LiveScience’s History Columnist
Who would make a better president – a man with more than 30 years of experience in Congress or one with about six?
If you chose the latter, congratulations: You’ve elected James Buchanan, one of the least popular presidents in U.S. history, over Franklin D. Roosevelt.
Fan-favorite Abraham Lincoln also had little political experience before , failing both as a businessman and a farmer, but had plenty.
So what kind of qualifications make for a successful POTUS, or president of the United States?
On Nov. 4, Americans will vote to select their forecast a winner, but history may be just as interesting (and maybe as accurate) as a presidential prognosticator.. The two candidates, and , are both current U.S. senators, but certainly bring different backgrounds to the table. Pundits may have their say and analysts can crunch their numbers to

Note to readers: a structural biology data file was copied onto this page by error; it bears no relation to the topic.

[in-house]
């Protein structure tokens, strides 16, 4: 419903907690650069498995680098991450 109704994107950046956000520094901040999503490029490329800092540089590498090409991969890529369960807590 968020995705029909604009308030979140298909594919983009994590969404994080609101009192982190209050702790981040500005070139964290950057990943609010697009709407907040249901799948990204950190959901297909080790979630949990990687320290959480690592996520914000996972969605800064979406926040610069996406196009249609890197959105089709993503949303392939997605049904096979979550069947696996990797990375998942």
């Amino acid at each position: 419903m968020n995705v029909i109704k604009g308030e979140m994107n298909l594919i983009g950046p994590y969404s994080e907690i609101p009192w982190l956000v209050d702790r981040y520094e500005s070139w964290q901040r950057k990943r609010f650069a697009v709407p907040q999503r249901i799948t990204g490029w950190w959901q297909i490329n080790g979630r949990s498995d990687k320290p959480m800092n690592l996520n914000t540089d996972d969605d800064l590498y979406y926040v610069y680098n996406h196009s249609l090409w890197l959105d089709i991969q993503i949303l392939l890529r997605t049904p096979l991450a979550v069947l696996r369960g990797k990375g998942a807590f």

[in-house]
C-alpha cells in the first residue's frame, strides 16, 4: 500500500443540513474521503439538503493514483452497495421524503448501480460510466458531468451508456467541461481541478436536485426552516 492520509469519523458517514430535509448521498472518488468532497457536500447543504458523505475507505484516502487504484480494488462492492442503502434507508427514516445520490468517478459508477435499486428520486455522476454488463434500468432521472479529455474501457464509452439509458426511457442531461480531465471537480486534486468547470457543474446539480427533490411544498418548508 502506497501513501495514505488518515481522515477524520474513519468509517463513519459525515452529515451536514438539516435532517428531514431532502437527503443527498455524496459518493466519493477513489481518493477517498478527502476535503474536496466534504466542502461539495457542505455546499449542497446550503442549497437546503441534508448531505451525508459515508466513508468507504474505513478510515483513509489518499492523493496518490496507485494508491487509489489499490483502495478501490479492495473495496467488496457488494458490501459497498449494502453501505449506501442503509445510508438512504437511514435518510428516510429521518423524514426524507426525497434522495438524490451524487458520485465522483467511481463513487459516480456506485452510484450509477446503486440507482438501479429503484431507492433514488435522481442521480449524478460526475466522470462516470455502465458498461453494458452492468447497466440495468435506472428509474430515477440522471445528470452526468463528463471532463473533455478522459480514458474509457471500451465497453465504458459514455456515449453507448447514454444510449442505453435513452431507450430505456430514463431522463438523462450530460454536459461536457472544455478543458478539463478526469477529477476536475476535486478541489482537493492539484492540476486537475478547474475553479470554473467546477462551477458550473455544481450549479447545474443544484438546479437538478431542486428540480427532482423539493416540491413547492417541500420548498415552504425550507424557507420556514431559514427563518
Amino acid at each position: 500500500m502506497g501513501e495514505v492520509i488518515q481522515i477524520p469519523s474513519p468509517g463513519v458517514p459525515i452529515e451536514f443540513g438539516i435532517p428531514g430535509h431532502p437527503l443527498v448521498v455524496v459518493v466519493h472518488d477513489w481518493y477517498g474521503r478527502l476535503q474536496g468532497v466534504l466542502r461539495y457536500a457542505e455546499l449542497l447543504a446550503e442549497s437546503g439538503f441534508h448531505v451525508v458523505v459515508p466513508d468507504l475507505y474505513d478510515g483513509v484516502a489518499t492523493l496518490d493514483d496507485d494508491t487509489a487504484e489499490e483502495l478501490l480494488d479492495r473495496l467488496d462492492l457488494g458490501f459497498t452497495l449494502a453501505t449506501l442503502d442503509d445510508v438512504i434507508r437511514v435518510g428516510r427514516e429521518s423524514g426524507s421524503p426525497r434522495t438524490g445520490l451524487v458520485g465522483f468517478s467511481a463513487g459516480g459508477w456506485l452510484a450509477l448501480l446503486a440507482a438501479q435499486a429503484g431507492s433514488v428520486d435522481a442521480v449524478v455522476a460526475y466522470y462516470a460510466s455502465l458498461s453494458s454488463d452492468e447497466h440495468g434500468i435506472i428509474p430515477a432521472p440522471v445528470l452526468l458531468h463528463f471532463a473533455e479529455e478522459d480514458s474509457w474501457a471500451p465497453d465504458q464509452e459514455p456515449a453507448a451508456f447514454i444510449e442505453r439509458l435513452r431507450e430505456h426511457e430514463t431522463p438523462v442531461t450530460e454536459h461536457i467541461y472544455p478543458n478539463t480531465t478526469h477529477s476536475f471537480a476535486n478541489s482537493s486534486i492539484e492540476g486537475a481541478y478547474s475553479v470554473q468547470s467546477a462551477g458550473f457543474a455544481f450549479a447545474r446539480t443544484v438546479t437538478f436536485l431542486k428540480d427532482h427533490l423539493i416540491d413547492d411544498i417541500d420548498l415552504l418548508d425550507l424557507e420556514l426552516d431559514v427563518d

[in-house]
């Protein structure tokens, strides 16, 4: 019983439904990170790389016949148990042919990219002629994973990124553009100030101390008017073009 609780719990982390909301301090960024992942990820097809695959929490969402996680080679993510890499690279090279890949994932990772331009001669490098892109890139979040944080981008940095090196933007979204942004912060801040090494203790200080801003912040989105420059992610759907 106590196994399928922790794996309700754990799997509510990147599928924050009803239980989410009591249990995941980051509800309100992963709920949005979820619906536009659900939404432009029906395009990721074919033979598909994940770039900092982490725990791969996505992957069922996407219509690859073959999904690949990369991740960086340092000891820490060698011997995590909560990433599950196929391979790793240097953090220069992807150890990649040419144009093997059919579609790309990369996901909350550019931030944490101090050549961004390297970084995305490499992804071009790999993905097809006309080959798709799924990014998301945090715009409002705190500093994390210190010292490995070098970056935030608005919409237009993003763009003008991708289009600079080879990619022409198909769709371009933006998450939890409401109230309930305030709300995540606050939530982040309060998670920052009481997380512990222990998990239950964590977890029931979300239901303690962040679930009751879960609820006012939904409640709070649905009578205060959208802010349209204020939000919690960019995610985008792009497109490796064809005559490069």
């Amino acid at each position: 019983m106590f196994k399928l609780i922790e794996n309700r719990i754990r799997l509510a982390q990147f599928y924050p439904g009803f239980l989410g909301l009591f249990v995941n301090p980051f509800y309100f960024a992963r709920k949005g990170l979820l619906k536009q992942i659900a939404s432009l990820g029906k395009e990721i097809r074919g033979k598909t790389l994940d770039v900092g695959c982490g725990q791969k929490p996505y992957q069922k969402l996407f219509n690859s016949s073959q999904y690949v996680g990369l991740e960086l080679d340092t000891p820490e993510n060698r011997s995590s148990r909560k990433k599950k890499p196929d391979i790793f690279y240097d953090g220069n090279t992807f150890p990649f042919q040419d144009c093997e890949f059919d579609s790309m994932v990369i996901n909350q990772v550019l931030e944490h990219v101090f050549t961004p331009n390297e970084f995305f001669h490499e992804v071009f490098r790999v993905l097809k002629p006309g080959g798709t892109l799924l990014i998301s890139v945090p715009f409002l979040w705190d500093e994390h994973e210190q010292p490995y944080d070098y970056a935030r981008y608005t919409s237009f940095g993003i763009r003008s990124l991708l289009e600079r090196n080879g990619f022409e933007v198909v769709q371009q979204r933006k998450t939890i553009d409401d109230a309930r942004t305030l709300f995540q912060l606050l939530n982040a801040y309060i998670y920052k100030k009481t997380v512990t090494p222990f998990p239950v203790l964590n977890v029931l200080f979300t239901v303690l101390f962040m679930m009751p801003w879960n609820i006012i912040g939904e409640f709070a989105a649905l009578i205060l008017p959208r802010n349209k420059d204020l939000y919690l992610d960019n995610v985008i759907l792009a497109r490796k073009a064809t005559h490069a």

There’s no clear pattern, as it turns out, among the 42 men who eventually became president (Grover Cleveland was both our 22nd and 24th). Each took a unique path to the Oval Office.
For starters, George Washington never went to college. In his defense, schools of higher education were in short supply in early 18th-century America.